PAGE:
Diplomacy took center stage on Capitol Hill as supporters and opponents of a military strike in Syria urged a pause in the process so the administration can explore Russia's proposal to put Syria's chemical weapons arsenal under international control.
The U.S. Senate put the brakes on a planned vote on authorization of military force in Syria as lawmakers assess the new diplomatic push and the public response to Obama's speech on Tuesday night.
"The Senate should give these international discussions time to play out, but not too much time," Senate Democratic leader Harry Reid said on Tuesday.
Obama will visit Senate Democrats and Republicans in separate meetings at the Capitol on Tuesday before making his nationally televised address from the White House. Spokesman Jay Carney said the president will keep pushing Congress to approve military force.
Syria's recent acceptance of a Russian proposal to give up its chemical weapons came about because of the U.S. threat of military strikes, Carney told MSNBC.
"We see this as potentially a positive development and we see this as a clear result of the pressure that has been put on Syria," Carney said when asked for the White House reaction to new reports that Syria will cede control of its stockpile.
Obama has said Syrian President Bashar Assad needs to be held accountable for an August 21 poison gas attack that killed more than a thousand civilians, including hundreds of children, and asked Congress to authorize limited military strikes.
But the plan has been deeply unpopular with Americans, polls show, and faces stiff resistance in a Congress where many lawmakers had not made up their minds.
Senate Republican leader Mitch McConnell said he would oppose a resolution on military force in Syria because "a vital national security risk is clearly not in play."
'Strict timeline needed'
House of Representatives Speaker John Boehner, a Republican who announced last week he would support a strike, said the American people still did not support military action in Syria and Obama needed to make a stronger case.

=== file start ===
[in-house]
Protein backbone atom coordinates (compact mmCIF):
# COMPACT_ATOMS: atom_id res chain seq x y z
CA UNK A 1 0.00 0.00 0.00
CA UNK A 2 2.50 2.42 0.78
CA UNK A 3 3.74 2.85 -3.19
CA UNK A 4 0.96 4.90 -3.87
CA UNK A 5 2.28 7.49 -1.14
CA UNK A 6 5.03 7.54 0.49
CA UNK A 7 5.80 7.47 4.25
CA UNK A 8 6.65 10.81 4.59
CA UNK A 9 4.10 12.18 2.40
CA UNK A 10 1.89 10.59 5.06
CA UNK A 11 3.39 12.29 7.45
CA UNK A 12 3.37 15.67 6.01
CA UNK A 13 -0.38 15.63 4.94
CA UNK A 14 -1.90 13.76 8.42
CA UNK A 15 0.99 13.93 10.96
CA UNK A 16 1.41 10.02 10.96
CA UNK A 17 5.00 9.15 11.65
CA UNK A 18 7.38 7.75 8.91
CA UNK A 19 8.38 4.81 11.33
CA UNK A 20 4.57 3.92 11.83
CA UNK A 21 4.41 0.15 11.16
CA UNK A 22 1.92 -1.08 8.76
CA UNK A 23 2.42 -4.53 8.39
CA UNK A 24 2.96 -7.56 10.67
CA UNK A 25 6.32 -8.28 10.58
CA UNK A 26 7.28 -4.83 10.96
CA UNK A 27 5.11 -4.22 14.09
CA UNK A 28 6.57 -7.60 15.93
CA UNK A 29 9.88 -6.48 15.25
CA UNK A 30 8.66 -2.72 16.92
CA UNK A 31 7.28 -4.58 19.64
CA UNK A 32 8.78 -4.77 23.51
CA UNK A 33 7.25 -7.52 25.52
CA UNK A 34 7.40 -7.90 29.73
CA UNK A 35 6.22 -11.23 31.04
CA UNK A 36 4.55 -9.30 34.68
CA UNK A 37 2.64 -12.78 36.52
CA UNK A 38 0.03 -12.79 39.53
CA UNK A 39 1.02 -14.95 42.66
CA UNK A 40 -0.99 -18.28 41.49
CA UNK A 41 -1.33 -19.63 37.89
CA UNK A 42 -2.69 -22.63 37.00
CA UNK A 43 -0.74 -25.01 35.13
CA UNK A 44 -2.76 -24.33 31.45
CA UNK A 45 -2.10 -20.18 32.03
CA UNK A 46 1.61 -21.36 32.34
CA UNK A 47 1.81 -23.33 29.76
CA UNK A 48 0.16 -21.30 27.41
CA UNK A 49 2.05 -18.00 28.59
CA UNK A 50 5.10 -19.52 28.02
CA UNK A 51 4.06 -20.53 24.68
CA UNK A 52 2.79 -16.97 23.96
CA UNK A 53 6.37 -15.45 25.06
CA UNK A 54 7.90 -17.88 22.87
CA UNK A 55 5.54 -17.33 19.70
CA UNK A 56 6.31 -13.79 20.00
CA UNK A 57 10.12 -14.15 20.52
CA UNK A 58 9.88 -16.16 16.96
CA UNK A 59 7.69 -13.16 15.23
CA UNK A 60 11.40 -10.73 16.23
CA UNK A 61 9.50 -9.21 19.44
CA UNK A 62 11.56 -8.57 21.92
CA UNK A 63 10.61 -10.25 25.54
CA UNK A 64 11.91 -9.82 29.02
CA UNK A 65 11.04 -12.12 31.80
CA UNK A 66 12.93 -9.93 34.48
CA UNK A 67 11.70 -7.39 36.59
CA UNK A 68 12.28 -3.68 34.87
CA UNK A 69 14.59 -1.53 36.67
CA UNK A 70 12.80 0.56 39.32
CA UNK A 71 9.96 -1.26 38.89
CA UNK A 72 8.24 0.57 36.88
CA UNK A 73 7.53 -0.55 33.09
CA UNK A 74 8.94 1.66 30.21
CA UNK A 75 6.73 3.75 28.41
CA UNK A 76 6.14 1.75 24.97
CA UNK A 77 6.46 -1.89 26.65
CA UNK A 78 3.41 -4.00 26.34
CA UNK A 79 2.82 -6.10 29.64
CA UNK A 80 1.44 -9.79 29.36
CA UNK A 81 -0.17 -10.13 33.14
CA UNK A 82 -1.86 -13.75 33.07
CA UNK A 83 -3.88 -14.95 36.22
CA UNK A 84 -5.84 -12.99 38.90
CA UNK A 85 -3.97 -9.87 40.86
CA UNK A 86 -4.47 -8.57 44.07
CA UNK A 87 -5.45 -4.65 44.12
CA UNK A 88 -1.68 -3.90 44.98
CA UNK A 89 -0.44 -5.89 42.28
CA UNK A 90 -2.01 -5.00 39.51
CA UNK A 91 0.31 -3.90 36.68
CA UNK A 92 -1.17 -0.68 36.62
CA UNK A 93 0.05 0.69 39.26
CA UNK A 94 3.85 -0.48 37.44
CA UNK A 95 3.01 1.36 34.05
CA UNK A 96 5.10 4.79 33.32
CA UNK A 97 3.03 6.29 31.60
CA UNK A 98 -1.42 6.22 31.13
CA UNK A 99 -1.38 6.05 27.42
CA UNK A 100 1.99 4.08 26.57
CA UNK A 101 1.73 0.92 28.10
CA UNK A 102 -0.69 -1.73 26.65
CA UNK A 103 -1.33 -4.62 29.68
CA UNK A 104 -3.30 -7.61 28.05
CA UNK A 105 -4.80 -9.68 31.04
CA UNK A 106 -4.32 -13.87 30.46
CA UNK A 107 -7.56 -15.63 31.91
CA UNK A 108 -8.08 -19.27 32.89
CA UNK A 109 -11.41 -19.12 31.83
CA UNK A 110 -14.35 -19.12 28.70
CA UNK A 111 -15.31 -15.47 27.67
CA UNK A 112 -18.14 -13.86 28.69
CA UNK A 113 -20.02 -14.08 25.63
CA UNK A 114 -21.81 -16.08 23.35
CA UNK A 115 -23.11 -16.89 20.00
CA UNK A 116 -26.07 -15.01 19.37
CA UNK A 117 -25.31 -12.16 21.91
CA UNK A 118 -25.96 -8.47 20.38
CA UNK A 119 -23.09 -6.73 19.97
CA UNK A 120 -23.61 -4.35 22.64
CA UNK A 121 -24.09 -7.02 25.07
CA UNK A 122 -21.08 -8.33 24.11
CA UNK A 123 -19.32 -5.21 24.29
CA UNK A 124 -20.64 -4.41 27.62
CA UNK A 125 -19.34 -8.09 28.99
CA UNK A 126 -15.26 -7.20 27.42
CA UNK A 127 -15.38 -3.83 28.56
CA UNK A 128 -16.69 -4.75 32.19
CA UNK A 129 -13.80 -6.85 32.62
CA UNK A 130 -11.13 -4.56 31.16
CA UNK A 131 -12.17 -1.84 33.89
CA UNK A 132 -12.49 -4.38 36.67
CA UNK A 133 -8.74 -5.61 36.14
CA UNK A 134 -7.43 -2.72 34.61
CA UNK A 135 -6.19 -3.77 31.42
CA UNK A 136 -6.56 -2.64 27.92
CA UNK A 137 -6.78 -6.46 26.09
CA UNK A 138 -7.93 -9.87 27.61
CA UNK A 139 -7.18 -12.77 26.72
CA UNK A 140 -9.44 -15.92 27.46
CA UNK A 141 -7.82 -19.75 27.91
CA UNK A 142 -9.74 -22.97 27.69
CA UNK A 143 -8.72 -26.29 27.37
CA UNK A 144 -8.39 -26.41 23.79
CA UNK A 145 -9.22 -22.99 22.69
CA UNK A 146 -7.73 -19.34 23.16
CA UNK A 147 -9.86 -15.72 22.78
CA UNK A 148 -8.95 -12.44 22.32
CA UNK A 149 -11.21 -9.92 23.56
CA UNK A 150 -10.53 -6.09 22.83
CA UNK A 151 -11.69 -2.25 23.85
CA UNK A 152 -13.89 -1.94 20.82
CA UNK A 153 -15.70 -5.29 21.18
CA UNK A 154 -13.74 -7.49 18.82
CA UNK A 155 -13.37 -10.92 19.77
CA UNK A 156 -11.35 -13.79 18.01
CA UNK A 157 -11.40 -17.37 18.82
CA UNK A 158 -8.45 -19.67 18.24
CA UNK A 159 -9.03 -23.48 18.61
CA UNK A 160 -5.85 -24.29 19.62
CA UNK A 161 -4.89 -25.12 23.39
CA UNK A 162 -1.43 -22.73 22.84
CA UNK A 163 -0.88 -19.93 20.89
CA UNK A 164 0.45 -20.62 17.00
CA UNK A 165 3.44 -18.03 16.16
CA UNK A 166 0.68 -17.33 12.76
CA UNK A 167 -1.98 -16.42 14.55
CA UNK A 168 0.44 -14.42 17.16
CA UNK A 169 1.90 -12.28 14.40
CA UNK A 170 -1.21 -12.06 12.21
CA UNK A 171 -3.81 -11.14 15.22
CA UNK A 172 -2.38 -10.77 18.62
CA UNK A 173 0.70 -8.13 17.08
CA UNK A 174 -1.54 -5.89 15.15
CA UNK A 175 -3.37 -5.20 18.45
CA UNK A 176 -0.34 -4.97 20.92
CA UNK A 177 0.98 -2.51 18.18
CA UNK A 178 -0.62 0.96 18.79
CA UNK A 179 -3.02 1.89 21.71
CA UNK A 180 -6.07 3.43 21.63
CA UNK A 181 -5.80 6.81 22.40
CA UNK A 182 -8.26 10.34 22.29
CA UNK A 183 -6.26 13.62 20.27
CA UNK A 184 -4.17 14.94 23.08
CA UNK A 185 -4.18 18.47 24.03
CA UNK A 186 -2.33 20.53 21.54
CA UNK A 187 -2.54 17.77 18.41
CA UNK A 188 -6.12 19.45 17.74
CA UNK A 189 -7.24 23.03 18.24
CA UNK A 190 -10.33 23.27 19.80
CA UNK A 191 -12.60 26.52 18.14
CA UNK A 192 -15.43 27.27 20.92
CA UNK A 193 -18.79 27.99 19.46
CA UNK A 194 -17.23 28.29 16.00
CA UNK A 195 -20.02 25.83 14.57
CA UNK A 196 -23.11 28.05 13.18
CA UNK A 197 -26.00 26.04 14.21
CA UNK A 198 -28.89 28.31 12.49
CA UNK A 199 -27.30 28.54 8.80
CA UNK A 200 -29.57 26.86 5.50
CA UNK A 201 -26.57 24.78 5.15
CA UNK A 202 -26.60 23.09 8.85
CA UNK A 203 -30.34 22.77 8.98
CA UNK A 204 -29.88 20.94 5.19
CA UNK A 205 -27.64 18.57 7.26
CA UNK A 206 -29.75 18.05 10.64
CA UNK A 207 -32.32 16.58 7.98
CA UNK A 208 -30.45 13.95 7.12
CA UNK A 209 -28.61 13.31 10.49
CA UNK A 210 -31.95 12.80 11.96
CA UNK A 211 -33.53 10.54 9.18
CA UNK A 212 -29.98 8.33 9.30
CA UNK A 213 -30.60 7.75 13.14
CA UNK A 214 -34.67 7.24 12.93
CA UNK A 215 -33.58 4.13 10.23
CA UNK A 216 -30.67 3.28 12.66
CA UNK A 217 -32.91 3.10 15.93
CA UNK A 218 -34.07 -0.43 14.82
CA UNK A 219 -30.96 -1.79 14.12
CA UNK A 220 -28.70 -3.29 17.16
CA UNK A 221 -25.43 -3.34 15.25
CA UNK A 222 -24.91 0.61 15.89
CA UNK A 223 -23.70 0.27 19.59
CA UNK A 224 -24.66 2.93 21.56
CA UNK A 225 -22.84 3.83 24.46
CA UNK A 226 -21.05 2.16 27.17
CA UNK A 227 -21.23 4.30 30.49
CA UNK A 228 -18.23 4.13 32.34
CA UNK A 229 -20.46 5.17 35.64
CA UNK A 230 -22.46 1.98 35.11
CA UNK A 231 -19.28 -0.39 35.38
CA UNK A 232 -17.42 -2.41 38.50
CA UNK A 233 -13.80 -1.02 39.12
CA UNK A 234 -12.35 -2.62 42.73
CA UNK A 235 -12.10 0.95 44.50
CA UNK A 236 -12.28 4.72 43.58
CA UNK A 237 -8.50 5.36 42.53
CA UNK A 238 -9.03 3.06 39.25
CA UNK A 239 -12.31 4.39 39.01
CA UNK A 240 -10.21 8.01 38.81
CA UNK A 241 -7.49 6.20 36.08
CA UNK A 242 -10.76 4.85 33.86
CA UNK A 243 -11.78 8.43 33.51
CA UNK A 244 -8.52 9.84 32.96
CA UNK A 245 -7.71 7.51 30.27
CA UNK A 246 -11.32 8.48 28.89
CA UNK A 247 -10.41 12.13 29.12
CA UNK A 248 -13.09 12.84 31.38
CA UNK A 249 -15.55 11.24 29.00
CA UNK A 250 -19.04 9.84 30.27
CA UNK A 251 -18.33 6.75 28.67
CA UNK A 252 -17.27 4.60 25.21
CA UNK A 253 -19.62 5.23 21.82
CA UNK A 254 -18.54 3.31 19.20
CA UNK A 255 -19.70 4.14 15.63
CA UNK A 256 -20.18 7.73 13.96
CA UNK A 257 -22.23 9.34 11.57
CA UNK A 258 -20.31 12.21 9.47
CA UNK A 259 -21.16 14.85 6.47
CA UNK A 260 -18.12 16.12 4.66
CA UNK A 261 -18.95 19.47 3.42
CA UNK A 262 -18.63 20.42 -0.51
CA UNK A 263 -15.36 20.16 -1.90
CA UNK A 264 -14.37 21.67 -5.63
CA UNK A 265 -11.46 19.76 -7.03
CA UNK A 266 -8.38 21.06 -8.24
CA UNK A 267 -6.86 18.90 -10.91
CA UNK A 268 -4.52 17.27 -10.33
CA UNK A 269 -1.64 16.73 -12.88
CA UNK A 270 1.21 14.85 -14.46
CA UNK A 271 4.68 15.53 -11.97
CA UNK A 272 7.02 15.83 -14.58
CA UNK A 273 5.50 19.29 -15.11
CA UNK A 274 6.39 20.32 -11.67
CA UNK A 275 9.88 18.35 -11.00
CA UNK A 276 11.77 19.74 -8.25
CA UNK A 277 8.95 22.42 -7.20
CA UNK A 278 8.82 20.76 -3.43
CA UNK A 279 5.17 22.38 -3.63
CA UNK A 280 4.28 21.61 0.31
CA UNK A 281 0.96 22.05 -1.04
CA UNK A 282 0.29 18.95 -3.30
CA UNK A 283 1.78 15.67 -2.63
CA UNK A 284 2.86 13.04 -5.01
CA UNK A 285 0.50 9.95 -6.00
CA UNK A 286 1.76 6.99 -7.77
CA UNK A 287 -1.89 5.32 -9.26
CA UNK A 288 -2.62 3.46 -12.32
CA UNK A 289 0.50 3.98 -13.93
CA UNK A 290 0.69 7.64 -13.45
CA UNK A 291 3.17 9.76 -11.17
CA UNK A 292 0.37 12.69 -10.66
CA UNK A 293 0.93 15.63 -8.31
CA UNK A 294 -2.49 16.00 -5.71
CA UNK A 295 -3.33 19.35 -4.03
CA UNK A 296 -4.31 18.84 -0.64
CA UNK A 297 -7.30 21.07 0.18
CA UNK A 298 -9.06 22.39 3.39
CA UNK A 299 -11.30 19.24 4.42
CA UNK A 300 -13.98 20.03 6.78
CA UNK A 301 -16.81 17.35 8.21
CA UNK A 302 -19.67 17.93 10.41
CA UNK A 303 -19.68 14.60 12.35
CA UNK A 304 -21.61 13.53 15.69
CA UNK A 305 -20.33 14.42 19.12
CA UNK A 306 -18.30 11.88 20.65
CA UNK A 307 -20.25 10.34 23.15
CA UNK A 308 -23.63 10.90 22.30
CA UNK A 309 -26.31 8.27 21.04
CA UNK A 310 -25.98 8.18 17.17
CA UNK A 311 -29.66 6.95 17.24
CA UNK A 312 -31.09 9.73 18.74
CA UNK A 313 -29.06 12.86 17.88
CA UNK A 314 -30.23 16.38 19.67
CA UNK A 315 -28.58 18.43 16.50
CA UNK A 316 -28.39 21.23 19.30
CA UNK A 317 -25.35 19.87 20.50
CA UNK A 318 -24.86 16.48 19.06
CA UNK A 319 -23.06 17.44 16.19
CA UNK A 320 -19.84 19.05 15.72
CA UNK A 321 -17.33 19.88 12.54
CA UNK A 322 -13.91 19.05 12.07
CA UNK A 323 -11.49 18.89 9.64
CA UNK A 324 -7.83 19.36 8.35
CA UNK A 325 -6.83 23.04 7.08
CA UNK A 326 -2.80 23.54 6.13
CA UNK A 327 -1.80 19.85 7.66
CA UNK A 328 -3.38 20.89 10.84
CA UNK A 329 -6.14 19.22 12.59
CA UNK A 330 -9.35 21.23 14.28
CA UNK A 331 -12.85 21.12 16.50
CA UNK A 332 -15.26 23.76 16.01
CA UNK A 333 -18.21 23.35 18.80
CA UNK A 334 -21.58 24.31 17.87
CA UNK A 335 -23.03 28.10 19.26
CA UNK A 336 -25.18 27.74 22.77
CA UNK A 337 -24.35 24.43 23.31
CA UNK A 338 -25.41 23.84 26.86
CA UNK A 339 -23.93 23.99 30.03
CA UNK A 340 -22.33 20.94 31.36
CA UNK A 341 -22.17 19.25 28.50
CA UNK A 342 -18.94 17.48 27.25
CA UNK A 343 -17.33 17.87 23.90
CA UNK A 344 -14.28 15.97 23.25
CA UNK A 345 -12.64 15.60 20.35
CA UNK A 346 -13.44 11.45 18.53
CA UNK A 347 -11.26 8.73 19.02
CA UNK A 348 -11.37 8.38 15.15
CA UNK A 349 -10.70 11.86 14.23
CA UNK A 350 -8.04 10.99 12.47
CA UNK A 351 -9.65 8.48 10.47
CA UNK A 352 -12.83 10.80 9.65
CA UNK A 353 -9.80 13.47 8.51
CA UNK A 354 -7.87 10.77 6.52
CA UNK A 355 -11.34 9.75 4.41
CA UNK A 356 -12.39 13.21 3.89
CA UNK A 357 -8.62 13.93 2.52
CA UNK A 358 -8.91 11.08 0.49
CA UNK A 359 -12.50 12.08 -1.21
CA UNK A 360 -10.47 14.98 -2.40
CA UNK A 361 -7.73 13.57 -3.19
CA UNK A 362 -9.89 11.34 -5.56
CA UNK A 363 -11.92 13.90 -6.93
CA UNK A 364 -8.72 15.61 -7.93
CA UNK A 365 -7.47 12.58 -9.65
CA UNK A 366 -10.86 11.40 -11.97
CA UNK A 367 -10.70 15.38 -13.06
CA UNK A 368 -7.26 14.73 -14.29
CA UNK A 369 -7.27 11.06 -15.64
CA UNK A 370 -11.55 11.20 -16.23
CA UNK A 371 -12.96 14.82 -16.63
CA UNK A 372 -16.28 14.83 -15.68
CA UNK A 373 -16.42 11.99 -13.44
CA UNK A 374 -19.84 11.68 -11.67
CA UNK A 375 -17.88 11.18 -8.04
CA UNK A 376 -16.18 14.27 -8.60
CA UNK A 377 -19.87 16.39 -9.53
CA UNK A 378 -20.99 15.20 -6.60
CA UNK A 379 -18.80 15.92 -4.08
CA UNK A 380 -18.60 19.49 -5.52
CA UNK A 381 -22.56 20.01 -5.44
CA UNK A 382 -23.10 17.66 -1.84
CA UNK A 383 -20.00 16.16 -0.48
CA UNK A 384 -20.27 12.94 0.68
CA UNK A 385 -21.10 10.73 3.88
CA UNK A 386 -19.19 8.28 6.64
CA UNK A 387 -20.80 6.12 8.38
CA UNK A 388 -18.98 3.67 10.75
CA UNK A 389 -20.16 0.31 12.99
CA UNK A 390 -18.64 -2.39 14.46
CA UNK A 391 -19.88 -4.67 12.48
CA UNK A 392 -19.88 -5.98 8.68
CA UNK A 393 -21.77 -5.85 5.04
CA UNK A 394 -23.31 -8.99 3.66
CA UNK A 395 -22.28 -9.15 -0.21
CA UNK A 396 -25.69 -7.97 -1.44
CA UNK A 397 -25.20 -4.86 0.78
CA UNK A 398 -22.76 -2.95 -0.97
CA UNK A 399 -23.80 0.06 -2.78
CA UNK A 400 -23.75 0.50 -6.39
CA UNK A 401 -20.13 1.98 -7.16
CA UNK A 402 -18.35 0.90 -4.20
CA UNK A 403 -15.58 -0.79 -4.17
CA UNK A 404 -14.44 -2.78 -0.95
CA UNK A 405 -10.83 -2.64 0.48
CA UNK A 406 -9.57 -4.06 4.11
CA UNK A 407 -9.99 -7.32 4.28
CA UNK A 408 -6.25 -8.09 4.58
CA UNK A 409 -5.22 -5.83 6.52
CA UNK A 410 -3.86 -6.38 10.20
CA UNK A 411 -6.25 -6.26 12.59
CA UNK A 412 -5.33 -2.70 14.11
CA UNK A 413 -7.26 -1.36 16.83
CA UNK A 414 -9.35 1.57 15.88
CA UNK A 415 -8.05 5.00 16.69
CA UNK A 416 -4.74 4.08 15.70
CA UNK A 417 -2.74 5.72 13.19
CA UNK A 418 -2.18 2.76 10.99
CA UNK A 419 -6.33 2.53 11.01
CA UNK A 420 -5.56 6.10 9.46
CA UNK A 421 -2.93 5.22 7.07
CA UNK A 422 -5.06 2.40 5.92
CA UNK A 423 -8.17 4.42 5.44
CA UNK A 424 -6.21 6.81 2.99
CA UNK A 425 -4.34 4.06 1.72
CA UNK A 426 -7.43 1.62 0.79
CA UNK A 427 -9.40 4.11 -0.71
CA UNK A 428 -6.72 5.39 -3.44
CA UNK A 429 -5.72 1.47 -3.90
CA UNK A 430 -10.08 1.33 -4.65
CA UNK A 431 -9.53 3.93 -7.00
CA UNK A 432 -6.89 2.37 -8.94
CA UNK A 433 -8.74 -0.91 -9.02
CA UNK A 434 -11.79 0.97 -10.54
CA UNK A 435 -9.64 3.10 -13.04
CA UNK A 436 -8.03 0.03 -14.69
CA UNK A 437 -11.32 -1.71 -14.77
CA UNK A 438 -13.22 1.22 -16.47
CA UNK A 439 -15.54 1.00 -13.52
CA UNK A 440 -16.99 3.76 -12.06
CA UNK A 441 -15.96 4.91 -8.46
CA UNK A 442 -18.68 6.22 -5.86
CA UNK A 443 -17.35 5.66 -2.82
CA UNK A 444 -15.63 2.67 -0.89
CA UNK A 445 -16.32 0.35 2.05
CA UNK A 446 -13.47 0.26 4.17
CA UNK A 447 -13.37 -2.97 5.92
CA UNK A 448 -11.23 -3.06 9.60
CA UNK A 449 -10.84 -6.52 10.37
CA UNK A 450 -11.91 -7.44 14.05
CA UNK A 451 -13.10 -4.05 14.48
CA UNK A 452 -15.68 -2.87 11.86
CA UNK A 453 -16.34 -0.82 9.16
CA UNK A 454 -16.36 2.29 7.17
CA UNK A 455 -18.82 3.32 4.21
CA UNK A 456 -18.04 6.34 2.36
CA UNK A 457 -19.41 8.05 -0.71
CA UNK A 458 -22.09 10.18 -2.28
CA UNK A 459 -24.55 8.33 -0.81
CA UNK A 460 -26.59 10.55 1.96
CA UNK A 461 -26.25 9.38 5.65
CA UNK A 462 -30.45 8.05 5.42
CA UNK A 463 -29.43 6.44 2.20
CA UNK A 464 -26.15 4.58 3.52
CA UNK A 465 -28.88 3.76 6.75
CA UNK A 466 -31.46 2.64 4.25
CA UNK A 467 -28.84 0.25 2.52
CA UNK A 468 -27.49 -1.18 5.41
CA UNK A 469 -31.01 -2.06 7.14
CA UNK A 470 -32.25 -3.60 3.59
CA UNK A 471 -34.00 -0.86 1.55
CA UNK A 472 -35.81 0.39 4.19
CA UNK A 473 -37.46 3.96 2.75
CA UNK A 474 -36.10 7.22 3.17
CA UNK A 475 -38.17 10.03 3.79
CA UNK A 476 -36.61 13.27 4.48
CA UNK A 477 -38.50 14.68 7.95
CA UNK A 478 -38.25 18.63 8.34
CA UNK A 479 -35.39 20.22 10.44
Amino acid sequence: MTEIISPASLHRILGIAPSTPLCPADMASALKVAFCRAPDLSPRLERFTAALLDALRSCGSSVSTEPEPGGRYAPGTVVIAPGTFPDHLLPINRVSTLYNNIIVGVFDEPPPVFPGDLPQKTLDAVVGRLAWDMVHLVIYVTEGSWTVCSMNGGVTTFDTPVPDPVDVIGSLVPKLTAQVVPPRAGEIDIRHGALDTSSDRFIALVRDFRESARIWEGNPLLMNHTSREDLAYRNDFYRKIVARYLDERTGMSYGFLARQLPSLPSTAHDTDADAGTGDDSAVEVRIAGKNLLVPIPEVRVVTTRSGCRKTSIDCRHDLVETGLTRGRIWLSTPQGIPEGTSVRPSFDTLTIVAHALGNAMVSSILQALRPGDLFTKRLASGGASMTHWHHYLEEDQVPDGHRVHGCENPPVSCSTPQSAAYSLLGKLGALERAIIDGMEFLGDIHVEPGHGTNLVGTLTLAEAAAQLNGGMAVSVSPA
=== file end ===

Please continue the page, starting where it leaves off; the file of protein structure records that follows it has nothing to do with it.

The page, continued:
Influential Republican Senator John McCain, a strong supporter of military action in Syria, said he was working to modify the congressional resolution authorizing U.S. military force to include a "strict" timeline for Damascus to turn over chemical weapons.
McCain said he was "extremely skeptical" about such a diplomatic solution but it would be a mistake not to pursue it.
"Some of us are already working on a modification to a congressional resolution that would require strict timelines and strict guidelines that would have to be met as part of the authorization for the president," he said on CBS' "This Morning" program.
McCain offered few specifics about his measure, but other lawmakers have also been floating proposals that would allow a certain window of time before allowing Obama to take further action, which could include air strikes.
U.S. Secretary of State John Kerry told the House Armed Services Committee it was "the credible threat of military force" that prompted Assad to even acknowledge his chemical weapons stockpile.
In a televised address to the nation at 9 P.M. ET (1 A,M. GMT Wednesday), Obama will explain to Americans why he wants to have permission to strike Syria, Carney said.
"He will also, as he did last night in response to questions from network anchors, note that we have some potential progress on the diplomatic front because of the credible threat of U.S. military force," he said.